It is always a sad moment when the curtain falls on yet another season at Loch Leven as it did last weekend. In line with tradition, the main event was the Loch Leven Championship which was fished on Saturday in pretty reasonable conditions despite the weather forecast earlier in the week looking a tad dodgy.
As usual, the Loch Leven Championship was based on the lengths of fish caught rather than weight, thus ensuring that virtually all fish caught are promptly released after being recorded. The one downside to this arrangement is that we no longer have the excitement of the weigh-in as anglers tipped their basket of fish caught onto the weighing scales – nostalgia no longer rules!
The 2014 Loch Leven Champion was John Reid from Kinross AC with 2 fish measuring 910mm ((36 inches) in total. His largest fish pictured below weighed in a smidgeon under 6 lbs (ok – 5 lbs 15 ozs to be exact!). Runner-up this year was Les Gunn with 2 fish measuring 770mm (approx. 30 inches) in total and , in 3rd place, was Paul Sharp with one fish measuring 572mm. John Reid would have also won Largest Fish followed by Paul Sharp but we try to spread the prizes around and so winner of the bottle of whisky for Largest Fish outwith the main prize winners went to Mr Mathieson from Aberdour with a splendid trout measuring 510mm. All of these big fish were estimated within a 5 lbs – 6 lbs weight range which was encouraging to see.
The open water drifts between Mid Buoy and East Buoy as well as the south shore along the Gairney front appeared to produce most of the fish but the area off the North Queich also saw some good action.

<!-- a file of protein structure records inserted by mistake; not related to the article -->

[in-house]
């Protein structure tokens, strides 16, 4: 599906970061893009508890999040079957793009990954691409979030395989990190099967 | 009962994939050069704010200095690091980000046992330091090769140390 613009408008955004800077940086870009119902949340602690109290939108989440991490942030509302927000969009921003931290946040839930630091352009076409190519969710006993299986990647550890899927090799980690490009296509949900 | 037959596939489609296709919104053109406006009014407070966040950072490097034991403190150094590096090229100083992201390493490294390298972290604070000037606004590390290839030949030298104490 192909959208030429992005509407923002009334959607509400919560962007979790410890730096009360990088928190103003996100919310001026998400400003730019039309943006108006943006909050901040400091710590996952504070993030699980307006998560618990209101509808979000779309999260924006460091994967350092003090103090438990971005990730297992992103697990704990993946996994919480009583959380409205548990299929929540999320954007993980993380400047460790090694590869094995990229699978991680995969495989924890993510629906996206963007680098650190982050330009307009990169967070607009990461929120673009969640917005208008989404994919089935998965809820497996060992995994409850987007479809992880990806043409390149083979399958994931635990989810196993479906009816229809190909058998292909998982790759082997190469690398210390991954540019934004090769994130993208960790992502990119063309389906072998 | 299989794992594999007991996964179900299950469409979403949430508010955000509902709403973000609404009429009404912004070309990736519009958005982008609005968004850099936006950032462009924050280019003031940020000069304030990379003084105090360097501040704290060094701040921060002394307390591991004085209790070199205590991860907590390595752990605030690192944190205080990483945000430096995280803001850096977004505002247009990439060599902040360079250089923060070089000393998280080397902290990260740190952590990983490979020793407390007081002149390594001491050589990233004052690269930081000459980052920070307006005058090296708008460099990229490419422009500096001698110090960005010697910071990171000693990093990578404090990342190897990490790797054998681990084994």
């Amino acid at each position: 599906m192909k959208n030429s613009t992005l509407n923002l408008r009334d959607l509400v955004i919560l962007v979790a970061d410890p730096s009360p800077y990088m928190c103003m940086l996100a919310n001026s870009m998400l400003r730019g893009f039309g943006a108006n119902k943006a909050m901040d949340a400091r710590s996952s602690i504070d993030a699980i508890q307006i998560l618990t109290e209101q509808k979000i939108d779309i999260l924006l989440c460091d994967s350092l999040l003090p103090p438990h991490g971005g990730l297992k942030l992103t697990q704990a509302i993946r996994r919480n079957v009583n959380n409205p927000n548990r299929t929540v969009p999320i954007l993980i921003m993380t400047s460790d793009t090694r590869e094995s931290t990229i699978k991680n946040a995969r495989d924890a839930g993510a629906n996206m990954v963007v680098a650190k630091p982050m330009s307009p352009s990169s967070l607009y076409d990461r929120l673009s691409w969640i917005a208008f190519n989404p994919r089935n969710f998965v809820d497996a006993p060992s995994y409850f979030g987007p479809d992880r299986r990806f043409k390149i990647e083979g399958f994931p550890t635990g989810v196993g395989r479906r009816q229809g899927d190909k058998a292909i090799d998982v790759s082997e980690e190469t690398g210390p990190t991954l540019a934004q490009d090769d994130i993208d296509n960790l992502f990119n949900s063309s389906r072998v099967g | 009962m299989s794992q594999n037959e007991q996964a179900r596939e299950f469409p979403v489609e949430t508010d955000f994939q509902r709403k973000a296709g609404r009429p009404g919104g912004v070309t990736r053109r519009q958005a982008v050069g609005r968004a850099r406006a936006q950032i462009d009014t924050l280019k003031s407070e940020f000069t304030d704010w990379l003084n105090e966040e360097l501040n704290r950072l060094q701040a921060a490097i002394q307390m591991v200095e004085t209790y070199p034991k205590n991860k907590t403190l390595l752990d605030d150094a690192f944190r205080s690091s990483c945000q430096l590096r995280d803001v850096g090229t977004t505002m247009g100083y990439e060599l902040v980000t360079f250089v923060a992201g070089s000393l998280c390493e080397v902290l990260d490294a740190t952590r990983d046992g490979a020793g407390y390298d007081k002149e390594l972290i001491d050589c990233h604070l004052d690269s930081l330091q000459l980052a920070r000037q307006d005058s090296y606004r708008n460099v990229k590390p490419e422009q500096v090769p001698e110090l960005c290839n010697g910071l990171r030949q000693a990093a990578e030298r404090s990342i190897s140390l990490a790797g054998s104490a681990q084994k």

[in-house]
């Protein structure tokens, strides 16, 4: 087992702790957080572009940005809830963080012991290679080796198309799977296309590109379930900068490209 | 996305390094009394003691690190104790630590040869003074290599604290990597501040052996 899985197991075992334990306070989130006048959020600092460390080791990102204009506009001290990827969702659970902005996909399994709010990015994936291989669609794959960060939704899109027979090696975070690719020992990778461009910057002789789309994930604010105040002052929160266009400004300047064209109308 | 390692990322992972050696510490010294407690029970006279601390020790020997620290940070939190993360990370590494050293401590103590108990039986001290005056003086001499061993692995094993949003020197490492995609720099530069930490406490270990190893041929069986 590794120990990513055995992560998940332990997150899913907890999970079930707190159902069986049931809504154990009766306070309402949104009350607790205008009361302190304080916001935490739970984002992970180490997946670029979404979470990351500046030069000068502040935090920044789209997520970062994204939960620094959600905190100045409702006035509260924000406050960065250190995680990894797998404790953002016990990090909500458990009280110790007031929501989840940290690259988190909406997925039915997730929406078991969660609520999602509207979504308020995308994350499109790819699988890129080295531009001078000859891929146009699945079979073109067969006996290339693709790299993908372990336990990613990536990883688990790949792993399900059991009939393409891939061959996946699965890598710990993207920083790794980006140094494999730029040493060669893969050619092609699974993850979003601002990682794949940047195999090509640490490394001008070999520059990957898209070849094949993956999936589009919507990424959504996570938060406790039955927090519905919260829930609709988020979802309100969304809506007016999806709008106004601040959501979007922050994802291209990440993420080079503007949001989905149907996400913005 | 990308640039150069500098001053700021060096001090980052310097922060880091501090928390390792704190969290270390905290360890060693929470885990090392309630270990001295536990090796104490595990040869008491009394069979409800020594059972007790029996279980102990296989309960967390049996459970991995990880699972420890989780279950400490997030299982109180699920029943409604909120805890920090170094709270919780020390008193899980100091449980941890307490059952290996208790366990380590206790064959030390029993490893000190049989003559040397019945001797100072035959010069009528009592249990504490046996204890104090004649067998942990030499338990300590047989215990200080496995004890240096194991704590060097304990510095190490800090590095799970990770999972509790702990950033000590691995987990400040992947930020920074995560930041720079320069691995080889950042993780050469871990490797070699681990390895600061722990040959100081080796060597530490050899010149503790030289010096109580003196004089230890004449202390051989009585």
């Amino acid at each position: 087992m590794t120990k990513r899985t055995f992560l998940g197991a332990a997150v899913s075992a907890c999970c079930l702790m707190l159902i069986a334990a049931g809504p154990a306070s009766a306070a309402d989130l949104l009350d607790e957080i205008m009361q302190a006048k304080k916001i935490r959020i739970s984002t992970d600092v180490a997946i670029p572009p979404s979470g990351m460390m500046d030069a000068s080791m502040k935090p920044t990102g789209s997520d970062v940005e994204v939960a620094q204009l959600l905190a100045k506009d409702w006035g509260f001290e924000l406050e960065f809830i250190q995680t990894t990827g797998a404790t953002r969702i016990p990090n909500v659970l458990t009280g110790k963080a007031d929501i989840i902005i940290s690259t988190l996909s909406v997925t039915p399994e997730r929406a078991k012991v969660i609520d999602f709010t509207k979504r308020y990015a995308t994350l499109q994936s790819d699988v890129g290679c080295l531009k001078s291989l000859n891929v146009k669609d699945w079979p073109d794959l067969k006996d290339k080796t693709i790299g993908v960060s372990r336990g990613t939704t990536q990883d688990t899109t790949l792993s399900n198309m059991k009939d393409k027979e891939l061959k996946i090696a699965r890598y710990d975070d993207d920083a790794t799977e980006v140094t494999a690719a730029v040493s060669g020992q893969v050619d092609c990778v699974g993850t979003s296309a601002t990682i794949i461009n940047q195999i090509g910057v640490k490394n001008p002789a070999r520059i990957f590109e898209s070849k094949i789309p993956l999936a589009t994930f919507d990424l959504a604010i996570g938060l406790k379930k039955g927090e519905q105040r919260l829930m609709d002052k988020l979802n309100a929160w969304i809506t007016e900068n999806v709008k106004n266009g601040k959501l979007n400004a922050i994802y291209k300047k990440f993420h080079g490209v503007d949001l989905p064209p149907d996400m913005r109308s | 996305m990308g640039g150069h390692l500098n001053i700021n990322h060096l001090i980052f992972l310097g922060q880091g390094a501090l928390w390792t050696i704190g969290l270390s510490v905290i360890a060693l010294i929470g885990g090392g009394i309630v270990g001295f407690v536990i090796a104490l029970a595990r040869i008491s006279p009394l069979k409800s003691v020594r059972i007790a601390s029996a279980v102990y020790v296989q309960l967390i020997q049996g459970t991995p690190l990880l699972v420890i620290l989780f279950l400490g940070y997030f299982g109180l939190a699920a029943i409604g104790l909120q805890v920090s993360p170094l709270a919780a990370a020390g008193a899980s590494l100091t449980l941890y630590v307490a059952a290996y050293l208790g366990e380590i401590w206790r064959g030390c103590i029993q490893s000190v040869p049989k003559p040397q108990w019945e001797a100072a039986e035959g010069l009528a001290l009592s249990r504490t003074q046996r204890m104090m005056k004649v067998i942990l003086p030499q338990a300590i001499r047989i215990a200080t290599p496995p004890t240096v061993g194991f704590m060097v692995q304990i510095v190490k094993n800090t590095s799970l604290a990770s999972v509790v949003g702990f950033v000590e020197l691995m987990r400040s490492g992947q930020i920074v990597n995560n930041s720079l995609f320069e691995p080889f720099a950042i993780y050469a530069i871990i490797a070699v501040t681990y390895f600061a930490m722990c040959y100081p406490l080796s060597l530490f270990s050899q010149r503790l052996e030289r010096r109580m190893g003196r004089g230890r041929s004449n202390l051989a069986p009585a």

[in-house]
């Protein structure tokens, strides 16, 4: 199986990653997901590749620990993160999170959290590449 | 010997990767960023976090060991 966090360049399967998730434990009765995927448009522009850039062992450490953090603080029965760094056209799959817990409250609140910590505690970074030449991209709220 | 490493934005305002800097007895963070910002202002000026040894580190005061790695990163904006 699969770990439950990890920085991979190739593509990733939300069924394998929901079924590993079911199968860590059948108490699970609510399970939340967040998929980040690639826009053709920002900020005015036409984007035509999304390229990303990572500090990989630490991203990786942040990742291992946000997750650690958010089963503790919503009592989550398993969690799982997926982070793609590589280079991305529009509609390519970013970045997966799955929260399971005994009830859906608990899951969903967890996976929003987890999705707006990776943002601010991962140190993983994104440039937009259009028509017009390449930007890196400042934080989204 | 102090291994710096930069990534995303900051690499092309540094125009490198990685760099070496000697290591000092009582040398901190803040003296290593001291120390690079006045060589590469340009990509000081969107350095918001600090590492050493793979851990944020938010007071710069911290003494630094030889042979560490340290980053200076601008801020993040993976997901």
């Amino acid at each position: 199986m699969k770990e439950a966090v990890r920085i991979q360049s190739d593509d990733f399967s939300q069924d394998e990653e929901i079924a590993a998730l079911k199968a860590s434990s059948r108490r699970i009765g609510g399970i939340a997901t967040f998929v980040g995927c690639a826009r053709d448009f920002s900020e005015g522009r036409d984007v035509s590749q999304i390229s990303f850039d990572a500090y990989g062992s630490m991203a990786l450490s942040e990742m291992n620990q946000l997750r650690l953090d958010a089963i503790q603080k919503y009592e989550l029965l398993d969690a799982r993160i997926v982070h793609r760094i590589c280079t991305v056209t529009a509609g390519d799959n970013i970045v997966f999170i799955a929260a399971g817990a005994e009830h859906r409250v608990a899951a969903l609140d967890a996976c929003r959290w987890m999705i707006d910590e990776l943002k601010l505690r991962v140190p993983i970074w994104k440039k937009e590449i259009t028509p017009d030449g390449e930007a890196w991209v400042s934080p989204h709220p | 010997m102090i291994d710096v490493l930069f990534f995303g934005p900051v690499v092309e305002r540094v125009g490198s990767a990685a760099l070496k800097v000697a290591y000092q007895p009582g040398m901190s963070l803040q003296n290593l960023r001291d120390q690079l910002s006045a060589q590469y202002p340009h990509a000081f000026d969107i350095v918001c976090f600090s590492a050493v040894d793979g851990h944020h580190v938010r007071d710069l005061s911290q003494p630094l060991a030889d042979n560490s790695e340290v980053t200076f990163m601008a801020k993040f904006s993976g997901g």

Over the last few days, we have seen some serious rain – indeed more rainfall was recorded here Friday overnight into Saturday than was reported for the whole of the month of September. Fish will now have certainly begun the spawning runs up streams with this first spate and will surely continue now to do so when conditions are right because most fish caught in recent weeks have been in ‘breeding livery’. I will report more fully on the spawning activities more fully in due course.
Finally, all of us here at Loch Leven would like to extend a heartfelt thank you to all those diligent anglers who have come to fish Loch Leven this past season. Loch Leven can, and usually is, a challenging place to fish – but then that is wild brown trout fishing for you! However, the sheer quality of the Loch Leven brownie can make for some memorable outings. Thanks too to anglers for returning the vast majority of their hard earned catches, thereby helping to preserve the fish population although we still actively encourage anglers taking the occasional specimen home for the ‘pot’ because they are tremendous to eat. Finally, a special thank you to all those anglers who so diligently completed the Angler Return cards during their outings here because these are now our only source of catch data.